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Full text of "Medical Jurisprudence And Toxicology"

526                                              MEDICAL JURISPRUDENCE

12.    Novasurol (Merbaphen),—This is a double salt of sodium mercuri-
chlorphenyl oxyacetate with diethyl-barbituric acid.   It is a white, crystal-
line powder, soluble in water, and contains 33.9 per cent of mercury.   It is
a powerful diuretic, the dose being J to 2 cc. of a 10 per cent solution by
intravenous or intramuscular injection.

13.    Mersalylum  (Mersalyl, Salyrgan, Mercurgan).—This is  a sodium
salt of salicyl-(Y-hydroxymercuri-B-methoxypropyl)-amide-o-acetic acid.   It
is a white, odourless, deliquescent powder, having a bitter taste, and con-
taining 38.5 to 40.5 per cent of mercury.   It dissolves in water, inv alcohol
(95 per cent) and in methyl alcohol.   Injectio Mersalyli is a pharmacopoeia!
preparation, the dose being 8 to 30 minims by intramuscular or intravenous
injection.

14.    Merairodhrome-220    (Disoditun    Dibromo-hydroxy-mercuri    Flu-
orescein), C2oH7O5Br2 HgOHNa2.—This is also known as mercurome, and
occurs as iridescent green scales, and dissolves readily in water.   It contains
25 to 28 per cent of mercury.   It has been used intravenously in cystitis,
gonorrhoea, articular rheumatism, endocarditis, and septicaemic conditions.
The dose is 0.002 to 0.005 gramme per kilogramme of body weight in a 0.5
per  cent solution by intravenous  injection.   Ten  milligrammes  per kilo-
gramme of body weight given intravenously kill rabbits.   Five milligrammes
per kilogramme of body weight in a 1 per cent solution have been injected in-
travenously twice a week without trouble in several cases.01    GJP.B. Huddy52
treated 29 adult patients with mercurochrome after operation with a view
to preventing the onset of post-operative pneumonia.   He injected intra-
venously 20 cc. of a 1 per cent solution immediately following an operation,
and 10 cc. of a similar solution two days later.   Reaction started in 10
patients after the second injection.   This suggests that the drug may be
cumulative.   The most common reaction consisted of a rigor with a rise of
temperature to about 102°F.   In one case there was blood in the urine and
stools, and in another case there was a severe rigor with headache, cyanosis ,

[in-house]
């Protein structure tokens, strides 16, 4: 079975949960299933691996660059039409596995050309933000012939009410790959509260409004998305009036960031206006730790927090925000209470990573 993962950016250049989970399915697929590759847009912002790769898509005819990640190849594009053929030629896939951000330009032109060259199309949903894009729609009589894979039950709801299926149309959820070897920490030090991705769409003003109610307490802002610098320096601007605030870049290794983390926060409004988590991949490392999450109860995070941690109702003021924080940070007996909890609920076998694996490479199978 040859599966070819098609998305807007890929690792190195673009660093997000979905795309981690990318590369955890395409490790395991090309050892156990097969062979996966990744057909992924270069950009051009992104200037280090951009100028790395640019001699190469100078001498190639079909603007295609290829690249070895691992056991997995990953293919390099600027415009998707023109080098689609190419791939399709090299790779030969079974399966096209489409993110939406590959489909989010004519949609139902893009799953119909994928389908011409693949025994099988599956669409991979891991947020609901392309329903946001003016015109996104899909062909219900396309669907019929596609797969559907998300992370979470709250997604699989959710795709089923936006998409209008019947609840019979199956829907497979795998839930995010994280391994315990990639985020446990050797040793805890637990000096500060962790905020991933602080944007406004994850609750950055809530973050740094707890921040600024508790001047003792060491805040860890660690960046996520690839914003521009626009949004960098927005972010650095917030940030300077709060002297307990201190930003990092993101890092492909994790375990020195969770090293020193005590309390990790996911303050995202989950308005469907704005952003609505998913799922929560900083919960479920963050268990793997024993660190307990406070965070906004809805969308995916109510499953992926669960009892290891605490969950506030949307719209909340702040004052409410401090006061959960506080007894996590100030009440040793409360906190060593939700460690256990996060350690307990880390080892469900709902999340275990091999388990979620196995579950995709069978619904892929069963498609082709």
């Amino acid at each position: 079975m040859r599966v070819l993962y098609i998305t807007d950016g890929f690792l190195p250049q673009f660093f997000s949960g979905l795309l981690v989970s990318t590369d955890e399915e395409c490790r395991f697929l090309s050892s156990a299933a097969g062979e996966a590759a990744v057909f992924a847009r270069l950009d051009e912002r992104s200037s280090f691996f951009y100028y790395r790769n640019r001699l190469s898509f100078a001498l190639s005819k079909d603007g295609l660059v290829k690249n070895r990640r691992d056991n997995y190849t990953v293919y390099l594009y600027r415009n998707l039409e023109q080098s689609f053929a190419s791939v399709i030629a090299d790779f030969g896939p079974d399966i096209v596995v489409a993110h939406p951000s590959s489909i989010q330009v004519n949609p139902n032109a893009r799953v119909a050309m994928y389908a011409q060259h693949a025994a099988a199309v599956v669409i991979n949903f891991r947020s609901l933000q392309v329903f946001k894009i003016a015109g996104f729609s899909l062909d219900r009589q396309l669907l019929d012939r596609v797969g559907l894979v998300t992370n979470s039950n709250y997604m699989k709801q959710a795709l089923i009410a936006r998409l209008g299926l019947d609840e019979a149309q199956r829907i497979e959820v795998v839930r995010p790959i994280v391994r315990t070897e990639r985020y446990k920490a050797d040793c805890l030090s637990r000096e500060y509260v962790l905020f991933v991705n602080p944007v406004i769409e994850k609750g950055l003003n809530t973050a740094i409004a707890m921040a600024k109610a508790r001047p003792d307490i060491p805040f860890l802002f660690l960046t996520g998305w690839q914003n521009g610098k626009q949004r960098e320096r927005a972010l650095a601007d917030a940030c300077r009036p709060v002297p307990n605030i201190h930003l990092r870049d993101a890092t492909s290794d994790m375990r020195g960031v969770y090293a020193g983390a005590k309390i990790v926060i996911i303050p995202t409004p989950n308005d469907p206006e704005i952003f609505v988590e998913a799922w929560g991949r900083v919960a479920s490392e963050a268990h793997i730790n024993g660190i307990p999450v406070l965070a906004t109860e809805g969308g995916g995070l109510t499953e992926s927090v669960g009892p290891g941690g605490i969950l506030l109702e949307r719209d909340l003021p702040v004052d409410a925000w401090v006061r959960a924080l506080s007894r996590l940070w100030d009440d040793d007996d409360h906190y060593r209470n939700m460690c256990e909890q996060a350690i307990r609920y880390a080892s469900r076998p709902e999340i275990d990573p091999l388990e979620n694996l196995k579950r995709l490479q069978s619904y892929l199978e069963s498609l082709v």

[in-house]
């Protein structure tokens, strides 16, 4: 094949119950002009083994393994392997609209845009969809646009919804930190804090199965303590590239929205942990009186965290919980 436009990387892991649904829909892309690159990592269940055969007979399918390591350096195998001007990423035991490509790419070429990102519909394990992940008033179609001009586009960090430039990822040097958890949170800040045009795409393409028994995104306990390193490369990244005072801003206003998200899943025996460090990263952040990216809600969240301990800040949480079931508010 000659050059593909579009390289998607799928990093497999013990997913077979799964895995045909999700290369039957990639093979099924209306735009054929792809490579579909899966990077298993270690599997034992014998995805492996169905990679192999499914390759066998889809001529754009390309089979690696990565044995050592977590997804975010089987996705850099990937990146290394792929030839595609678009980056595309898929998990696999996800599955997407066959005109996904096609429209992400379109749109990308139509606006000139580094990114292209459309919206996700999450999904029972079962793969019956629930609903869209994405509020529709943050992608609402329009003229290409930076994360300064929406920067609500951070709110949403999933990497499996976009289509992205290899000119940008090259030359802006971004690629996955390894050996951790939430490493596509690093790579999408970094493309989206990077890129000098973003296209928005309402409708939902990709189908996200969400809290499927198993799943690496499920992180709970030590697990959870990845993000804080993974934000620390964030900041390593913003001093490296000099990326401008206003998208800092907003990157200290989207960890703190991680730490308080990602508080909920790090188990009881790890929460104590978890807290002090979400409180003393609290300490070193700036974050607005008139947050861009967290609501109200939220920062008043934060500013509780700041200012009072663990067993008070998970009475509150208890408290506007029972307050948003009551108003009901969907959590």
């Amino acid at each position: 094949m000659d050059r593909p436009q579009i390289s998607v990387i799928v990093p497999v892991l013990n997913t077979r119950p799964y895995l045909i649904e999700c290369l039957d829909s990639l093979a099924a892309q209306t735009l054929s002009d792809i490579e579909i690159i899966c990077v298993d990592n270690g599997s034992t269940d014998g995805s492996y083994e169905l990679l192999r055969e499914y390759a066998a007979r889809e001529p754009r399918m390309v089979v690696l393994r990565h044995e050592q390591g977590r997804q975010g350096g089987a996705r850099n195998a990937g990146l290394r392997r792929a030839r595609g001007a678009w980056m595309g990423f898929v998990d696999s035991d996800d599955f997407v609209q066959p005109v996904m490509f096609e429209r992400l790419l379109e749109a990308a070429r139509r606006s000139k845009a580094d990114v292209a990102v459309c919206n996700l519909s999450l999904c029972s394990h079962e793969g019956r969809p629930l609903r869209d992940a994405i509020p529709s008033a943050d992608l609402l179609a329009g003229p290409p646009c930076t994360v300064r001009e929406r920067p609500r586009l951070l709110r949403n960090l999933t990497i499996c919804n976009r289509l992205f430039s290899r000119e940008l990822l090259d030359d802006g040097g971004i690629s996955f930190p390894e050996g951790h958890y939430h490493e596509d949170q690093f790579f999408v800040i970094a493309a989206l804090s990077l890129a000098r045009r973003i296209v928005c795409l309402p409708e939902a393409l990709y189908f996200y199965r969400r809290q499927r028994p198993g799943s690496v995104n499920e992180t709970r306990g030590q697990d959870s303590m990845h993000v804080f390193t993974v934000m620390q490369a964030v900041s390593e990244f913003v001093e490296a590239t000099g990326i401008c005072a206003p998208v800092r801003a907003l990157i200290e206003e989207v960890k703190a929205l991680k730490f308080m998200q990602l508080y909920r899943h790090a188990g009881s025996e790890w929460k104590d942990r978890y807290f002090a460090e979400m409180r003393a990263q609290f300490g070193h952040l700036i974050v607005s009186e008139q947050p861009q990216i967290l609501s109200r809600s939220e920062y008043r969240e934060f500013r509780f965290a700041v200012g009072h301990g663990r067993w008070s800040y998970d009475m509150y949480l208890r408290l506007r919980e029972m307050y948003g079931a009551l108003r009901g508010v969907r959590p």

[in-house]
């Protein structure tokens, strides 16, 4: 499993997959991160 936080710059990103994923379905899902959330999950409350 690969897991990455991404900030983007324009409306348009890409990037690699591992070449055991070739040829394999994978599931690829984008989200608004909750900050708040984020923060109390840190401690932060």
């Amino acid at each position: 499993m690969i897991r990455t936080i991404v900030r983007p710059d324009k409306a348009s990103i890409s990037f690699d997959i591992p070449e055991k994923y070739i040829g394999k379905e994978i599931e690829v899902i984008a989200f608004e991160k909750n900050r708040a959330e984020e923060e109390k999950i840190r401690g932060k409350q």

and collapse.

Toxic effects have occurred mostly after the prolonged use of the drug
in fairly large doses. A. V. St. George53 reports that death followed the
intravenous injection of a 1 per cent solution in five cases of sepsis. Post-
mortem examination showed that it induced nephritic and intestinal lesions
which resulted in death.

The other organic mercurial preparations are neptal, thiomerin sodium
(mercaptomerin sodium), metaphen and merthiolate (thioniersalate), Of
these four the first two are used as diuretics and are supposed to have low'
toxicity in therapeutic doses, and the latter two are used as antiseptics for
sterilizing the skin and instruments.

Acute Poisoning.—Symptoms.—The symptoms are mostly due to cor-
rosive sublimate, and commence immediately after swallowing the poison.
They are rarely delayed beyond half an hour, although in a case reported by
Wood,54 the symptoms were delayed one hour and a half.   These are^ am
acrid, metallic taste and a "feeling of constriction or choking sensation in the I
throat,"' hoarse voice- and difficult breathing.' The mouth, tongue and fauces
become corroded, swollen and coated with a ^greyish-white  coating.   Hot
burning pain is felt in the mouth, extending downBT^                    abdo-

men, followed by nausea, retching and vomiting.   The vomited matter is a
greyish,  slimy mucoid material containing blood  and  shreds   of  mucous

51.   Joseph O'Carroll, Lancet, Dec. 31, 1927, p. 1416.

52.   Lancet, Ibid.

53.   Jour. Amer. Meet. Assoc,, Dec, 26, 1925, p. 2005

54.   Jour. Amer. Med. Assoc.s 1915, LXIV, p. 507.